Schauf, responding to McFadden’s question about whether or not court costs assessed along with fines covered a municipal court’s operating costs, reminded aldermen their court clerk also handled other duties in daily city hall operations as needed such as utility fee collections.

Schauf concluded their Dec. 3 discussion saying now was the time for aldermen to give serious consideration to the question of whether or not they wanted to continue having a municipal court or phase it out. And, if they wanted to maintain a court locally, did they look for a temporary, or permanent, replacement clerk.

With Newman’s death, unfortunately, the decision to retain the court will now require a permanent replacement.

Schauf presented additional information at the city’s Dec. 17 meeting which prompted the board to plan the workshop session for Jan. 3 to continue their discus- sion on court options.

Schauf said he received information that from associate circuit court of cials that additional staf ng would be needed there to handle any additional municipal court cases on the county docket. Schauf said he was told there was a “six-month lead time to implement a switch-over” from the city’s court to the county’s associate circuit court.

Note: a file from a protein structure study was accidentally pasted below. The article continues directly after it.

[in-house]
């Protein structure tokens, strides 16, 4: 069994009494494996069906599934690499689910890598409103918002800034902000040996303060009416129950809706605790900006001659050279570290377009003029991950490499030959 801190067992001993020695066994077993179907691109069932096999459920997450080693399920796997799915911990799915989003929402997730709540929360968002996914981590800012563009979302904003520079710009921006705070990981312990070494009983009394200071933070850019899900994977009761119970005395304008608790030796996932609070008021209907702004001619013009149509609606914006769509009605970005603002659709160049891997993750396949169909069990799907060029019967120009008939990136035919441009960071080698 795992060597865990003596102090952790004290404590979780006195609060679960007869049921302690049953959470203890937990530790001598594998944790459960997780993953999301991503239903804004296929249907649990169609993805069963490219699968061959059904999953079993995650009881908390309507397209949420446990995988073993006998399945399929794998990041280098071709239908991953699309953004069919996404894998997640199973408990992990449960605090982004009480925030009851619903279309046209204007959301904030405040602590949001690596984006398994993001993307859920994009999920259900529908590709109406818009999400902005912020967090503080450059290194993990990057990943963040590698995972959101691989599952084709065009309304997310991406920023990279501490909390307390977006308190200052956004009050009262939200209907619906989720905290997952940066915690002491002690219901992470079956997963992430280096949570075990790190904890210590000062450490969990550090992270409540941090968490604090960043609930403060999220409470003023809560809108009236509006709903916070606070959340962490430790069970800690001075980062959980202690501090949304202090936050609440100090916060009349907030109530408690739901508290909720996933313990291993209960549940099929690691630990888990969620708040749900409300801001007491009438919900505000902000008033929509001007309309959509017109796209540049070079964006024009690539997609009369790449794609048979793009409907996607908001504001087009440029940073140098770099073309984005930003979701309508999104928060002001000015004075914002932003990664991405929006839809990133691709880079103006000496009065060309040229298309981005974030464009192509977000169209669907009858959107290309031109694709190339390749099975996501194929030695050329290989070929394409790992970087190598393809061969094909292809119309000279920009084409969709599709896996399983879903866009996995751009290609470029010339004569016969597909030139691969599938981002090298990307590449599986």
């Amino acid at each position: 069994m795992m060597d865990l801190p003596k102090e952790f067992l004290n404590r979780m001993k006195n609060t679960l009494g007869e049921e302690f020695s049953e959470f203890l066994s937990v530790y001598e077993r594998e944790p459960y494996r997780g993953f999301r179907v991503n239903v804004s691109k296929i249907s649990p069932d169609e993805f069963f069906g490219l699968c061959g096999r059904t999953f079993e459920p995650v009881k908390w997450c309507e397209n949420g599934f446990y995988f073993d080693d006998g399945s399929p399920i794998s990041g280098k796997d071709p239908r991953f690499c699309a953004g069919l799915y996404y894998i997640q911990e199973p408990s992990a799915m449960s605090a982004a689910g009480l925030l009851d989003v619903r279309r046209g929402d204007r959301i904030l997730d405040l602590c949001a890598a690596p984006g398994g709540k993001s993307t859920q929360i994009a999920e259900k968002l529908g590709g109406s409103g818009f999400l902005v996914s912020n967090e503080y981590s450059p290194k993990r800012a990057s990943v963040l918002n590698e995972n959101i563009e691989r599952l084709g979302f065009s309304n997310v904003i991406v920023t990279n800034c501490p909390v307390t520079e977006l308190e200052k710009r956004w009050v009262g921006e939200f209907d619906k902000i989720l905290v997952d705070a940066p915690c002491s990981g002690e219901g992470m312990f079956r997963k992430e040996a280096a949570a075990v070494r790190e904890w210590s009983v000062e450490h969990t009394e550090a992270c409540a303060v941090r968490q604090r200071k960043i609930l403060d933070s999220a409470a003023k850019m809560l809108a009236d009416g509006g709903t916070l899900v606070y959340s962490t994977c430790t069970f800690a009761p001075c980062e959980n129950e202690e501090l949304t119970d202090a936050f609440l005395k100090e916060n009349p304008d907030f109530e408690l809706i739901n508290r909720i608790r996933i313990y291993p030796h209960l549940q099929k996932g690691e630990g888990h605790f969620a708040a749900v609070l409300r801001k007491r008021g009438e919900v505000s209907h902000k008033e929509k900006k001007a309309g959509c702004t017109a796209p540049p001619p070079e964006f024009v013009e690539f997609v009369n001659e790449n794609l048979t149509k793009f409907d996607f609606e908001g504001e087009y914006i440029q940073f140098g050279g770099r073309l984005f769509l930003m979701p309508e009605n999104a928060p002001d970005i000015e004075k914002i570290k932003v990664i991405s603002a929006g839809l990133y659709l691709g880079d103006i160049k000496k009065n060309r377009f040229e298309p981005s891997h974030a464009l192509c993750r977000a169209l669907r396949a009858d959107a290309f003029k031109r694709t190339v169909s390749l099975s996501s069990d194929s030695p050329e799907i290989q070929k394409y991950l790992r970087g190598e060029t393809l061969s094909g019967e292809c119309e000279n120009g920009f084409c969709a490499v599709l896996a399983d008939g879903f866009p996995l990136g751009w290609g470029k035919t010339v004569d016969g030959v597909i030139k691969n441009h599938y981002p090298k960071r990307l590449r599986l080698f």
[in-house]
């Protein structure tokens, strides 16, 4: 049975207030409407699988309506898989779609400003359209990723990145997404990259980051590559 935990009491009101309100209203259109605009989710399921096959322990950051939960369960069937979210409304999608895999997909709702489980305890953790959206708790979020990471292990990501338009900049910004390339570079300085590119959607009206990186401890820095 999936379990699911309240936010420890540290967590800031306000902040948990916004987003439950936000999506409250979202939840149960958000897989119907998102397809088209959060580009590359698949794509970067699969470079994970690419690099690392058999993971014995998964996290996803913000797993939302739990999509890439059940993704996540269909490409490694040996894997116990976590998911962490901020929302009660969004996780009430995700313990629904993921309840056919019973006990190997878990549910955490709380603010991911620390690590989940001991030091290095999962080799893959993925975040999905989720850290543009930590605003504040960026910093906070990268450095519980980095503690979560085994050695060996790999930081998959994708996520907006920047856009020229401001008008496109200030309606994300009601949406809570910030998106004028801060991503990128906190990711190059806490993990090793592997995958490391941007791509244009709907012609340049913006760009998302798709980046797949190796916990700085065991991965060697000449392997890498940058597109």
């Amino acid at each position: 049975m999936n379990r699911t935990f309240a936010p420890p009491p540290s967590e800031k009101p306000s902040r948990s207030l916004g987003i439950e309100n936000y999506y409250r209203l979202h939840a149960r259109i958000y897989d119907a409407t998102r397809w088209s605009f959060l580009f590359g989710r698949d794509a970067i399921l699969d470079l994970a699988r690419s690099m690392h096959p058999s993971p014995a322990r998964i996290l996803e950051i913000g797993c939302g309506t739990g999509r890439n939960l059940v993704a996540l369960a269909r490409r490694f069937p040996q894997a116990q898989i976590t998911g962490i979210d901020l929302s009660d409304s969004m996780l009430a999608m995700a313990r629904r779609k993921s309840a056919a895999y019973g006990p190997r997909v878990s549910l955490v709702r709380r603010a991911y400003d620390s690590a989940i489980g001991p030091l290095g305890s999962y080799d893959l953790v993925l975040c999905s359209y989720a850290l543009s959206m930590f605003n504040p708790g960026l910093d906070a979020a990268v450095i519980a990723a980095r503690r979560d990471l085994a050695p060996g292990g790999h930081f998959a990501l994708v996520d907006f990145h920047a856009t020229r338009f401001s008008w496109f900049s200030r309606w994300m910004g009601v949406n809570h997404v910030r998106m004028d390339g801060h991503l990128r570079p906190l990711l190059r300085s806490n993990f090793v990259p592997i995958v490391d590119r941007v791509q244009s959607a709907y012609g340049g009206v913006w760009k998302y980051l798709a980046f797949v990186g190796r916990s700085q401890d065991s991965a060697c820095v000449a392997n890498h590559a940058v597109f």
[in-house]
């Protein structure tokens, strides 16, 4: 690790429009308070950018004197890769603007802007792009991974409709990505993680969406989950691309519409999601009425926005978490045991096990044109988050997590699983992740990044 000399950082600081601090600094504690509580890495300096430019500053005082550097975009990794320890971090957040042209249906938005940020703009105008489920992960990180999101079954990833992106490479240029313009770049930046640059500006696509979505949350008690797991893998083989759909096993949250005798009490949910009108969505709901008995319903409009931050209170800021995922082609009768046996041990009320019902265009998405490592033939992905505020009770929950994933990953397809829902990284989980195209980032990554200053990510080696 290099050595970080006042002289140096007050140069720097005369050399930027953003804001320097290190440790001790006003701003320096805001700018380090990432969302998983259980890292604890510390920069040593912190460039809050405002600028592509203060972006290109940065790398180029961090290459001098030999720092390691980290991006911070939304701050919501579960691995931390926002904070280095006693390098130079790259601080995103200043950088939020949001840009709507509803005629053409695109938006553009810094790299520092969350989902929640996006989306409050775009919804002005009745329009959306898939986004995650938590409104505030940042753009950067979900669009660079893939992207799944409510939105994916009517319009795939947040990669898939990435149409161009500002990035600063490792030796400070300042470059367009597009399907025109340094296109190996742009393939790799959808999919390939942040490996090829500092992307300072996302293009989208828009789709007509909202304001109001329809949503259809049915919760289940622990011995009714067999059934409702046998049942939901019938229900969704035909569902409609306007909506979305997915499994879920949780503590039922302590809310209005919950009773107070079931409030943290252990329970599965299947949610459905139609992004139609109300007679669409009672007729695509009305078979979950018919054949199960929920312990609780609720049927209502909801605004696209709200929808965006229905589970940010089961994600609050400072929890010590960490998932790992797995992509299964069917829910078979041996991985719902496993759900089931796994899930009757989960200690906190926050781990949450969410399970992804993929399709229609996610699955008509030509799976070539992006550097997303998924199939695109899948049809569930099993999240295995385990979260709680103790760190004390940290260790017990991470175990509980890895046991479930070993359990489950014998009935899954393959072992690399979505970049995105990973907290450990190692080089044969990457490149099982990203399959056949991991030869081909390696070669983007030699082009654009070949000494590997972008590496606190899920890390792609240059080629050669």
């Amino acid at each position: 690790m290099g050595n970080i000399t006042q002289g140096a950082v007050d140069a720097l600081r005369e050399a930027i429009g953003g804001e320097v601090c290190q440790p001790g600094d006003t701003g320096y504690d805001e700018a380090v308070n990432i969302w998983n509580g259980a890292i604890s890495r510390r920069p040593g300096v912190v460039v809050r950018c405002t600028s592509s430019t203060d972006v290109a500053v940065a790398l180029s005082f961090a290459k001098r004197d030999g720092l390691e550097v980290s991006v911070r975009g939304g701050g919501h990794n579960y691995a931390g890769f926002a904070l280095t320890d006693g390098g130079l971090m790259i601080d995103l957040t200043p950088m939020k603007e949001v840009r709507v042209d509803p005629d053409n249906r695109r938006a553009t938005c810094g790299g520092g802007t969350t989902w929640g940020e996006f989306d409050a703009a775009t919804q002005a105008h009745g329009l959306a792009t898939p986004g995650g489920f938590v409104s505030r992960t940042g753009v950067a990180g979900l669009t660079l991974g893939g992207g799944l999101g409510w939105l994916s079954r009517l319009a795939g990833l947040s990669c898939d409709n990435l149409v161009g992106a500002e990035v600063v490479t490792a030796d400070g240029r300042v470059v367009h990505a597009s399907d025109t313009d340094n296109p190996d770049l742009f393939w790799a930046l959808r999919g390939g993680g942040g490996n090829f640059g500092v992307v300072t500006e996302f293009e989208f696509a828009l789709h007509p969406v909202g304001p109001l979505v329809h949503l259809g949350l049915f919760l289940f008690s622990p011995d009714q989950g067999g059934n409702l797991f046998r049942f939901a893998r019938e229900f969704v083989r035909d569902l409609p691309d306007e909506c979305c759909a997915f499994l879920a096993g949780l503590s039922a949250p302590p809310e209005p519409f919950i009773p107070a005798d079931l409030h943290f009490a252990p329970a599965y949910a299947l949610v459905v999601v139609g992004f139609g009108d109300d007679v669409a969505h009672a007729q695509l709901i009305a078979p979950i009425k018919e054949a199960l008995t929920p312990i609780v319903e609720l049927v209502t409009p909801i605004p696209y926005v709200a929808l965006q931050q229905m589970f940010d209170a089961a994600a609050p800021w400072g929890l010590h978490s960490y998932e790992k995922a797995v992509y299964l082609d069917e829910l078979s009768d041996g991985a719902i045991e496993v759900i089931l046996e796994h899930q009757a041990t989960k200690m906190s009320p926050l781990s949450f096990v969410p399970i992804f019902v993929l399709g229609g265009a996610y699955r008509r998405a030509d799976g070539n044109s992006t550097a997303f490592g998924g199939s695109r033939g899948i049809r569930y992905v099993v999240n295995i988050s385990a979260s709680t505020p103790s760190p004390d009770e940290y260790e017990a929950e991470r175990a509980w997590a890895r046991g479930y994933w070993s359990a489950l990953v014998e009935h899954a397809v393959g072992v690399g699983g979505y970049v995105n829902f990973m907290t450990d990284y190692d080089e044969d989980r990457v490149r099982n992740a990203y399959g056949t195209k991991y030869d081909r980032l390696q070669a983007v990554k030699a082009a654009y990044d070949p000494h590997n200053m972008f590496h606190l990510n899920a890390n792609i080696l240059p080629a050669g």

He said officials with the city of Hermann were also considering eliminating their municipal court. “The associate circuit would need additional staff,” said Schauf.

McFadden, noting this was his “editorial comments, added, “the state wants us to do this” regarding the elimination of municipal courts. “Just another unfunded mandate,” said Mayor John Kamler.

Newman benefit Jan. 12 at Moose

A planned benefit for the Newman family on Jan. 12 at the Owensville Moose Lodge Family Center on First Street will be held as scheduled, according to a Facebook post this past weekend by Carla Price.

“As most of you have heard, Rhonda Newman’s battle with cancer has ended,” Price’s post begins. “Bless her heart. The benefit will still go on as planned on January the 12th, to help the family with expenses.”

Items for a silent auction are being accepted at the lodge, City Hall, or by calling Price at 573-291-5458. “Plan to join us on the 12th to celebrate the life of our dear friend!” Price concluded her post.